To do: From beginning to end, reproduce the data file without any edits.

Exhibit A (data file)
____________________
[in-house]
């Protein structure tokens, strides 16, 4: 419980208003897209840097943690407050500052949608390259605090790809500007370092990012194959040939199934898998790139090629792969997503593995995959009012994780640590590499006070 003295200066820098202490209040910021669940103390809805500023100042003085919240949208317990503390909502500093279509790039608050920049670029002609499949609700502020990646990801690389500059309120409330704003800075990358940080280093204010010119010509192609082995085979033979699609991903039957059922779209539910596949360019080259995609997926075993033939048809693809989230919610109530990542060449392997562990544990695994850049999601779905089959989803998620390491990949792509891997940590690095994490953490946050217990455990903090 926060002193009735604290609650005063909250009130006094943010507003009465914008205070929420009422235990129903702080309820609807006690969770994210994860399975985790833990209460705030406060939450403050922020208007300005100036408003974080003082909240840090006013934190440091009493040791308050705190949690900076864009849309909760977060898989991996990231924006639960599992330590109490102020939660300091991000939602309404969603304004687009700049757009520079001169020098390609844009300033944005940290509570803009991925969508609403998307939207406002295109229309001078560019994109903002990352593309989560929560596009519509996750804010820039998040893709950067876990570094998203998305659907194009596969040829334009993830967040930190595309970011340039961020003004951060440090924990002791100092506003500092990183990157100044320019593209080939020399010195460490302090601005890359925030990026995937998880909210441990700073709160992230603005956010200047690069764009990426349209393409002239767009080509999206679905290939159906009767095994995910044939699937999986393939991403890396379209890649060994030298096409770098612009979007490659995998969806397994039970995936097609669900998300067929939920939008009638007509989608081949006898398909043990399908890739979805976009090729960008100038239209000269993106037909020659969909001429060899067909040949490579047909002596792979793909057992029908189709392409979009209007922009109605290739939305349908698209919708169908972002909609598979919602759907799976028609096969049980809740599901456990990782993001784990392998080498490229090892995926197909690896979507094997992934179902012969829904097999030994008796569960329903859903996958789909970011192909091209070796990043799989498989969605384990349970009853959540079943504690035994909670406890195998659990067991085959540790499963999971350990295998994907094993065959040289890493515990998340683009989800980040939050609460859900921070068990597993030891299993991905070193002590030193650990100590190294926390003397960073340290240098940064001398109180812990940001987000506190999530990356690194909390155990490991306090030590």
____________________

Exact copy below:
[in-house]
């Protein structure tokens, strides 16, 4: 419980208003897209840097943690407050500052949608390259605090790809500007370092990012194959040939199934898998790139090629792969997503593995995959009012994780640590590499006070 003295200066820098202490209040910021669940103390809805500023100042003085919240949208317990503390909502500093279509790039608050920049670029002609499949609700502020990646990801690389500059309120409330704003800075990358940080280093204010010119010509192609082995085979033979699609991903039957059922779209539910596949360019080259995609997926075993033939048809693809989230919610109530990542060449392997562990544990695994850049999601779905089959989803998620390491990949792509891997940590690095994490953490946050217990455990903090 926060002193009735604290609650005063909250009130006094943010507003009465914008205070929420009422235990129903702080309820609807006690969770994210994860399975985790833990209460705030406060939450403050922020208007300005100036408003974080003082909240840090006013934190440091009493040791308050705190949690900076864009849309909760977060898989991996990231924006639960599992330590109490102020939660300091991000939602309404969603304004687009700049757009520079001169020098390609844009300033944005940290509570803009991925969508609403998307939207406002295109229309001078560019994109903002990352593309989560929560596009519509996750804010820039998040893709950067876990570094998203998305659907194009596969040829334009993830967040930190595309970011340039961020003004951060440090924990002791100092506003500092990183990157100044320019593209080939020399010195460490302090601005890359925030990026995937998880909210441990700073709160992230603005956010200047690069764009990426349209393409002239767009080509999206679905290939159906009767095994995910044939699937999986393939991403890396379209890649060994030298096409770098612009979007490659995998969806397994039970995936097609669900998300067929939920939008009638007509989608081949006898398909043990399908890739979805976009090729960008100038239209000269993106037909020659969909001429060899067909040949490579047909002596792979793909057992029908189709392409979009209007922009109605290739939305349908698209919708169908972002909609598979919602759907799976028609096969049980809740599901456990990782993001784990392998080498490229090892995926197909690896979507094997992934179902012969829904097999030994008796569960329903859903996958789909970011192909091209070796990043799989498989969605384990349970009853959540079943504690035994909670406890195998659990067991085959540790499963999971350990295998994907094993065959040289890493515990998340683009989800980040939050609460859900921070068990597993030891299993991905070193002590030193650990100590190294926390003397960073340290240098940064001398109180812990940001987000506190999530990356690194909390155990490991306090030590």